Check out They have some really nice AK's for sale from time to time. Prices are pretty good, too.
    Last edited: Sep 1, 2002
  9. Klaus

    Klaus Guest

    I have a Hesse AK in .223 and the only problem was chips in the action when I got it. I bet if everyone would strip the rifles and clean them before trying to shoot them, most of the problems would go away.
  10. Armorer

    Armorer Guest

    They are all crap, don't kid yourself.

    Sloppy, Loose, close in fire surpression firearm is all they are.

    And please call is a AKS what they are, Not 47's.

    Can ya tell I'm in a real good mood.

    Your a new guy here. Why do you want one? Starting a war somewhere? Buy an FAL.
  11. Klaus

    Klaus Guest

    What I have is based on the AK101, which is a AK74 variant.
  12. BattleRifleG3

    BattleRifleG3 G&G Evangelist

    As harsh as armorer is, I have to agree with him. I respectfully think Klaus is the only person with good experience from Hesse. You could get a CETME cheaper, or a FAL or G3 for a little more which is well worth it. CETMEs don't have the best reliability record, but they're WAY above Hesse, and Century is better about standing behind their product.
    If you're set on an AK, the Romanian SARs and WASRs are far better than Hesse's Saiga converts. Go a little higher and get a Norinco if you want, or higher yet and get a VEPR II or an Arsenal AK.
    Or get a Saiga for much less and deal with the 10 round mags and standard stock.

    Hey wait a minute, I haven't seen any reply posts from the guy who asked the question. You still around, Magic9418?
  13. oneastrix

    oneastrix G&G Newbie

    Armomer is right, they're not 47's at all. But they're not all crap, in fact some are quite reliable. I believe in having something that shoots the same round as the enemy (Red Dawn Syndrome). 7.62X39 seems to do it. Of course, I chose a Mini 30 that I got a heck of a deal on.

    A true Fal will run over a grand, right? Do they all shoot .308 Nato? Talking about two different qualitlies of firearm, and two different calibers of ammo if I'm not mistaken. (Which I very well may be).
  14. BattleRifleG3

    BattleRifleG3 G&G Evangelist

    I suppose true FALs will be a bit pricey, but parts guns can be had for under $500, and SOG has them for $390 dealer cost. A mechanically inclined individual could assemble one from a parts kit and receiver for $300ish. True AKs will cost quite a bit as well. The AKs out there are mainly parts guns themselves, especially the Saiga converts.
  15. Calvin

    Calvin G&G Evangelist

    The AK's in the states today are copies of the AKM, just like the CETME's, FAL's, SKS's and most other so-called "issue" weapons are commercial copies of a parent weapon. There have been no original miltary issue AK's ever brought into the states for sale to John Q. Public. They have all been commercially manufactured weapons. FAL's have different receivers than the original because they would otherwise be illegal, too. The CETME's are also copies, as are the new HK91's built on an American receiver.
    Whether you like them or hate them, the commercial copies of the AK are just as reliable as the original. They were never intended to be a sniper weapon. They were originally designed to throw a lot of lead down range at a maximum combat distance of 400 meters with complete reliabilty and be able to withstand extreme temperature differences, all the while being soldier-proof. Looking at them in the way they were intended to be used, they are about the best you can get.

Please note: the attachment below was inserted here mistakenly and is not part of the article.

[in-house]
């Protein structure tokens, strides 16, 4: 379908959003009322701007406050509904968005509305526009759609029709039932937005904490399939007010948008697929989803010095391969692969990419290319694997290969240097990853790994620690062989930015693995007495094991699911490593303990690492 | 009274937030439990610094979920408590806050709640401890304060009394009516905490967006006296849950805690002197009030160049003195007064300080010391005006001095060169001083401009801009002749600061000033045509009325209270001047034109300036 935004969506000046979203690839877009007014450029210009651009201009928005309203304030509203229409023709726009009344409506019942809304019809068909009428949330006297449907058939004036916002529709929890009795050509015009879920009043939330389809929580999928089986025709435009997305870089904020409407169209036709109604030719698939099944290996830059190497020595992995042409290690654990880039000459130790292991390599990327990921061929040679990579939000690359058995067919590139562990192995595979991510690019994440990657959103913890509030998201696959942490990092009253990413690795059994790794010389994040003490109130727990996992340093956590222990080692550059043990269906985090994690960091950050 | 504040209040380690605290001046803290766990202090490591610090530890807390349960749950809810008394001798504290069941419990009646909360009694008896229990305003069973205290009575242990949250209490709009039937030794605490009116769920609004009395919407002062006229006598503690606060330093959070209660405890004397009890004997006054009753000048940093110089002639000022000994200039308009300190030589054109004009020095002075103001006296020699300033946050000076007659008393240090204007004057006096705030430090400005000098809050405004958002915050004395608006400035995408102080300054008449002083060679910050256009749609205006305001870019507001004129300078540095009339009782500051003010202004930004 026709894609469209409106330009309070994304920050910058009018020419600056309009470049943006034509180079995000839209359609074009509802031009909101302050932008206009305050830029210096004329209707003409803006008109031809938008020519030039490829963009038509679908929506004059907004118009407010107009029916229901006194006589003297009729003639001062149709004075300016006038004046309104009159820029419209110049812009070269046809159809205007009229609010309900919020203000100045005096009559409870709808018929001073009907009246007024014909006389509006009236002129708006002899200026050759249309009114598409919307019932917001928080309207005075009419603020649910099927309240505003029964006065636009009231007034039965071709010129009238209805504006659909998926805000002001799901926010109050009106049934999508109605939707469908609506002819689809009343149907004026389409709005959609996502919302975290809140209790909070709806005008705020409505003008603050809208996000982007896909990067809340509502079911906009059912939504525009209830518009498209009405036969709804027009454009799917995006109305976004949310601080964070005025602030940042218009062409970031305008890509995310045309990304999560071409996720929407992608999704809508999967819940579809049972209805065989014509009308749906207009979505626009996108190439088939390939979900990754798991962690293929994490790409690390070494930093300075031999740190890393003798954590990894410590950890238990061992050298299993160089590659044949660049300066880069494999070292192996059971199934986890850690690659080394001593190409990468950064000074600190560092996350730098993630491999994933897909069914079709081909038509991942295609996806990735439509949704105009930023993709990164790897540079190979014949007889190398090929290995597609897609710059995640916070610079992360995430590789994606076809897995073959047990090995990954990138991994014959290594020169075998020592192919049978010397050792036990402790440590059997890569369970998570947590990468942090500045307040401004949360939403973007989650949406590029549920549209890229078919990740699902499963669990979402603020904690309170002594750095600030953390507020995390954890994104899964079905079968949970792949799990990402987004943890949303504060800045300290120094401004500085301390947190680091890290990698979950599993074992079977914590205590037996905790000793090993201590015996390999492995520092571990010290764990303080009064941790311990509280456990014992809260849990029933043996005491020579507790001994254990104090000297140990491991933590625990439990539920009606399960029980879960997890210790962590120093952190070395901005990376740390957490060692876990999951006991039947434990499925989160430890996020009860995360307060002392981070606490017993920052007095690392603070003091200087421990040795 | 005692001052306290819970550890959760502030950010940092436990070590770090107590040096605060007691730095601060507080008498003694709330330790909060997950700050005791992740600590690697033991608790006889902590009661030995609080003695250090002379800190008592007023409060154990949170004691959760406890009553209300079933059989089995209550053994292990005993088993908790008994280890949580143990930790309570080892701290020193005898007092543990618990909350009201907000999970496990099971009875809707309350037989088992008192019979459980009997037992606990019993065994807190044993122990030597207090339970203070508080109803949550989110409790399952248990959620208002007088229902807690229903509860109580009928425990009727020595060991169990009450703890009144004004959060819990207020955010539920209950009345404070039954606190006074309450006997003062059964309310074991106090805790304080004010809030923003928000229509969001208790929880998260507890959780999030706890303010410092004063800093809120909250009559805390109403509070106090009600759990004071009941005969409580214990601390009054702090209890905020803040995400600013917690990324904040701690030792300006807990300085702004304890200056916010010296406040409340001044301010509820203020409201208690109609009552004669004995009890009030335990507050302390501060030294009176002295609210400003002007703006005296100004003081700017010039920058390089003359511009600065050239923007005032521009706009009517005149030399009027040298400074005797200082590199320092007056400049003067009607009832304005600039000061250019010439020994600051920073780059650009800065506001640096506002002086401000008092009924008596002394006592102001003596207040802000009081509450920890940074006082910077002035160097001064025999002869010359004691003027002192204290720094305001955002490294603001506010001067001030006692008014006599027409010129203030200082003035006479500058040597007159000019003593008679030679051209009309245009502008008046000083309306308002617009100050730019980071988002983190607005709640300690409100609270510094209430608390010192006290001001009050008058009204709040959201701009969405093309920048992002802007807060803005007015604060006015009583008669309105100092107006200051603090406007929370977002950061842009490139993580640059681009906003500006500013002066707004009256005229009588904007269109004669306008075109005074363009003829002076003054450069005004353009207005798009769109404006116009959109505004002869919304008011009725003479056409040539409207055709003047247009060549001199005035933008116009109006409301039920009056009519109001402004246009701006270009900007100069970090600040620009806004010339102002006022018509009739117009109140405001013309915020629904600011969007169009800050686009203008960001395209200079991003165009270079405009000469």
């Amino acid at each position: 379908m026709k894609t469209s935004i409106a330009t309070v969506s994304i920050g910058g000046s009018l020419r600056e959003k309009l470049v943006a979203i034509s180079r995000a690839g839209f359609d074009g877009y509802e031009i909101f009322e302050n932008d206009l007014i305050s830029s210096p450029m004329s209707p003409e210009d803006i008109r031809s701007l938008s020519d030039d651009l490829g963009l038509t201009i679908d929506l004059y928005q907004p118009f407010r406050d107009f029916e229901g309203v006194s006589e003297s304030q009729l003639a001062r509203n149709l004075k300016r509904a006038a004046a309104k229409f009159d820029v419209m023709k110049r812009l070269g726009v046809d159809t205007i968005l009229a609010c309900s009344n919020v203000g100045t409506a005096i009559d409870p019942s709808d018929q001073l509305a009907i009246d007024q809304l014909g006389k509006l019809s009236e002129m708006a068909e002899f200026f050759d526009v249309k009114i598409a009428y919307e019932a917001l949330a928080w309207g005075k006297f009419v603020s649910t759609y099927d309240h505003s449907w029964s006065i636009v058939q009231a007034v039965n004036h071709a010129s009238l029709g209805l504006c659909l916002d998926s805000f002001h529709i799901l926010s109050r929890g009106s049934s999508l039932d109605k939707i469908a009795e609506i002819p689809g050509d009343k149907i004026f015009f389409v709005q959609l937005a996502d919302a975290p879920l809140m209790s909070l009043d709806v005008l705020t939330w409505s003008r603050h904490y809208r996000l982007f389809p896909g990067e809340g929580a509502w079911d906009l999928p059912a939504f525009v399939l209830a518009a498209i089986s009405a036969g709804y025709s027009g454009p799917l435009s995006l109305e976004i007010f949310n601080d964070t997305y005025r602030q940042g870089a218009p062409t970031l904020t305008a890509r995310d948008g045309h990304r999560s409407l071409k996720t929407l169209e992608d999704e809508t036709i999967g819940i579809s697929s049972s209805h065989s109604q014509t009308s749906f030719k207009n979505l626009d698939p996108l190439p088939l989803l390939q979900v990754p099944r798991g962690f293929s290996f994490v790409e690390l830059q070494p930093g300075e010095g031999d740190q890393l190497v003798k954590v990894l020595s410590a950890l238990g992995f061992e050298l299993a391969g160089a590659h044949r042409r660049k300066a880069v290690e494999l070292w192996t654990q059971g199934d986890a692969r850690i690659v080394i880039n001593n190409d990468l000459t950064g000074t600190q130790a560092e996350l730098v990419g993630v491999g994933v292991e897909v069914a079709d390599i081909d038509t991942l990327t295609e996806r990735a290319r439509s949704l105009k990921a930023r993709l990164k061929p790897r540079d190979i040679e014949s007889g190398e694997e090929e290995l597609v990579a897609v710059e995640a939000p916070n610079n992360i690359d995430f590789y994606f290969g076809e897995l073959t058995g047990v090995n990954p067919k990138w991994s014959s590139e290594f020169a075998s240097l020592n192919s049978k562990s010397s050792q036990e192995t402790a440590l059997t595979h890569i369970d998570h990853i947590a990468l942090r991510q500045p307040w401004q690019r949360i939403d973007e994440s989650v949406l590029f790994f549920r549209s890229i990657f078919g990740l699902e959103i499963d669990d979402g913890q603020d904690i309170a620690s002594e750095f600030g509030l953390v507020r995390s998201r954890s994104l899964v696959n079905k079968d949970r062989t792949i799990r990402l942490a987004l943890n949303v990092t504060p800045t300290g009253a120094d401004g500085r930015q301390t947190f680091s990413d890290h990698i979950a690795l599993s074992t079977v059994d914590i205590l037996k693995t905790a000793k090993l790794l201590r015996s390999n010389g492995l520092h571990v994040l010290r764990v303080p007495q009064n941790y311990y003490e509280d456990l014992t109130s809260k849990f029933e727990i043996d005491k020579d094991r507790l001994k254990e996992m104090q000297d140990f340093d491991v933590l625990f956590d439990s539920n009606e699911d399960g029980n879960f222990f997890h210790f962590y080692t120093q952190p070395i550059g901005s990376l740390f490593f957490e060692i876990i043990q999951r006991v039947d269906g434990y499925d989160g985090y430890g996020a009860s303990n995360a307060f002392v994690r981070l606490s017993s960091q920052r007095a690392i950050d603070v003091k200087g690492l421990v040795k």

If you compare them to the FAL's, CETME's, HK's, M1A's, and the like, you are being unfair. It's like comparing a Dodge 1-ton Ram to a Kenworth T-600. JMHO
  16. Mandy

    Mandy FREE CITIZEN Forum Contributor

    :assult: :assult: :assult: :assult: :assult:

    Mine is a Maadi from CENTURY ARMS.
    It has a Choate Dragunov polimer stock set, a norinco receiver cover with some scope rail and a 7x scope on top. When the 40 rnder is on it looks intimidating to say the least (thinking on buying a drum).
    This one has the front sight post canted but I know where to aim to hit my target and the scope takes care of precision shots.
    Keep in mind this is an AK not a REM 700.
    As for performance, it digest and spits every crapy ammo that I put through it, even wolf misfires from my friend's MINI 30.
    It has never jammed nor misfire I can't explain such reliability, I can fire the entire 40rnds pulling as fast as I can and it empties the mag every time.
    I haven't tried dunking it in mud but maybe some day I will just to make sure.
    My only other gun that exibits such reliability is the G23, that is out of the box, I you tinker with it too much it can let you down in the moment of truth.
    As for HESSE, my Century G3 came with lots of metal shavings inside the receiver when I got it. I think that Century should have cheked this before shipping the rifle, I think it is HESSE because it isn't aluminum receiver but it shoots fine, no jams so far (500 rnds).

    :assult: :assult: :assult: :assult: :assult:
  17. tonto

    tonto Guest

    oneastrix be careful in thinking our enemy will be using 7.62x39. Lately I think any one overrunning this here United States may possibly be wearing NATO patches and shooting either 5.56 or 7.62 NATO back at you. Lets just hope our boys in green will be slinging as much lead back at 'em as we will!
  18. BattleRifleG3

    BattleRifleG3 G&G Evangelist

    I agree very much with that statement, about the kind of ammo that will be coming at us. One reason I bought a G3 as my first semi centerfire.

    But don't count on getting a compatible gun, because chances are they'll be using AUGs, FAMASs, MP5s, G36s, and other such weaponry that is unavailable to us. Now why is it they don't let those in but many versions of the AK are still coming in? Very interesting...
    Although an SL8 will require a whole new mag well, I hear a G36 can take AR mags with a field conversion, and I doubt the opposite is true. Very interesting indeed.
    Last edited: Sep 9, 2002
  19. Mandy

    Mandy FREE CITIZEN Forum Contributor

    :assult: :assult: :assult: :assult: :assult:

    I guess I'll have to buy a .223 cal., a 9mm and, don't say it please, a .45 1911 aggggh.
    How I'll explain this to my girlfriend who don't like guns?

    :assult: :assult: :assult: :assult: :assult: